History of the Charity

History of the Charity

In 1952, a group was formed in Carlisle by parents of children with disabilities – the Carlisle Spastics Society. As more and more people began to attend the meetings, another branch was started in Workington. By 1955, the group was known as the Cumberland, Westmorland and Furness Spastics Society, had charitable status, and was affiliated to the National Spastics Society (now Scope).

In its early days, the group raised sufficient funds to buy a school at Holmrook called Irton Hall and ran this as a special school.  Eventually the group worked with the National Spastics Society who took over the running of the school, enabling the group to focus on residential care opportunities.

In 1962, the Society bought Scalesceugh Hall, which it ran for many years as residential accommodation for adults with cerebral palsy – the first home of its type in the North West.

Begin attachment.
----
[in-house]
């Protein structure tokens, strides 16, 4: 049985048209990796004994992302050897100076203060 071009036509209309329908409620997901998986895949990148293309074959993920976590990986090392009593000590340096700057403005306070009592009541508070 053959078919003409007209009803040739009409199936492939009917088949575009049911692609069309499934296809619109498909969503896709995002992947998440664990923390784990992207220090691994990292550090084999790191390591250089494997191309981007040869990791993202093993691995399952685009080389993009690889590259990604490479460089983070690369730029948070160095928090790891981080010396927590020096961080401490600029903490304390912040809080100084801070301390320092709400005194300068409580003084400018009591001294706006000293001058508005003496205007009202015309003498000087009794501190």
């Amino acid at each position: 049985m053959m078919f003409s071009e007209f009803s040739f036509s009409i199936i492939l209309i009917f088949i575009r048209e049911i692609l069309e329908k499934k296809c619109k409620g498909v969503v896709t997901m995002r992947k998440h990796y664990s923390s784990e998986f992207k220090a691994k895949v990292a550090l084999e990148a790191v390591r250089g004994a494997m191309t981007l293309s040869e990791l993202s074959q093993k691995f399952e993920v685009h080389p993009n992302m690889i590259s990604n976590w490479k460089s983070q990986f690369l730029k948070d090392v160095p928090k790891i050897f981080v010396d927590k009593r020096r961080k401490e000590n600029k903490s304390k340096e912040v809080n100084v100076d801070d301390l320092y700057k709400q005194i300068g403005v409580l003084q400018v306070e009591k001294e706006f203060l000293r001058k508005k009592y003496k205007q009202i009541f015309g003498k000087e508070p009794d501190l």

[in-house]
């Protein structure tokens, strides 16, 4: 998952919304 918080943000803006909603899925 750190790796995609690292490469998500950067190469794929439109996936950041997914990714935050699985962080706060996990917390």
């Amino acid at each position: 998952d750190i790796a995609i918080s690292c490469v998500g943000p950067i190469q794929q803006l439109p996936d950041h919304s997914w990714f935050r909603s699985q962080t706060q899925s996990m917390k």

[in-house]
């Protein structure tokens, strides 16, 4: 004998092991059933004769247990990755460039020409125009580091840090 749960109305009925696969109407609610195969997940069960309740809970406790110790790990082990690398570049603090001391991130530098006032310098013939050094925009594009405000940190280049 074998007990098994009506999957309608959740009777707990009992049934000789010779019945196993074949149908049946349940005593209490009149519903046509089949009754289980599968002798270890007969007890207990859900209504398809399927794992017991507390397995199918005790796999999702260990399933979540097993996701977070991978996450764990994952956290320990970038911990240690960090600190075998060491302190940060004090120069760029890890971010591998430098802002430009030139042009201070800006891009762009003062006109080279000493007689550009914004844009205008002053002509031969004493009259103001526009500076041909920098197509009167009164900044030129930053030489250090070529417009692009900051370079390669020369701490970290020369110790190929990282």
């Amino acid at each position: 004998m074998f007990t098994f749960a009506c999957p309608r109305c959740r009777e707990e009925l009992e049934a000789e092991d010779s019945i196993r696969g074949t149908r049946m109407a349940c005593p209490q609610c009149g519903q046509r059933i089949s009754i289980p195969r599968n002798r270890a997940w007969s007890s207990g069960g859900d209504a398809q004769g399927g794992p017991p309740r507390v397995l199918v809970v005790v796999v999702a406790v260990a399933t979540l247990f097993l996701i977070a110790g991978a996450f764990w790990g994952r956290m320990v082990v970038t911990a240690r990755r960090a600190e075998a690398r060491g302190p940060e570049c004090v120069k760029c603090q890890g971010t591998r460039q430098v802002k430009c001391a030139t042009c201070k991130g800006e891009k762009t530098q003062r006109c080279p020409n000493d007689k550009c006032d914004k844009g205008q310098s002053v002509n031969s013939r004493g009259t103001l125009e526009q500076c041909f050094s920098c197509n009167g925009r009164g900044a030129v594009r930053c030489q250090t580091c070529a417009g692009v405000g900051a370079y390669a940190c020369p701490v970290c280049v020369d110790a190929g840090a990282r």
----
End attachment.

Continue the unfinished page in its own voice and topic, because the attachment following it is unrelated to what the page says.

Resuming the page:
In the 1970’s, the Society began developing its Family Support Work team, offering help throughout Cumbria for adults and children with disabilities, and their families and carers.

In the 1980’s, with new, positive attitudes towards disability, and aware of the negative connotations of the word “spastic”, the charity changed its name to Cumbria Cerebral Palsy.

In recent times, following the sale of Scalesceugh Hall, the Charity co-financed the building of extra care housing schemes at Sycamore House and Lister House. These provide supported living for people with cerebral palsy, offering a more independent lifestyle. Our Resource Centre, which offers day care, is also based at Lister House, where adults with disabilities can enjoy all kinds of social activities, and have the opportunity to learn all kinds of new skills in a friendly, lively and supportive environment.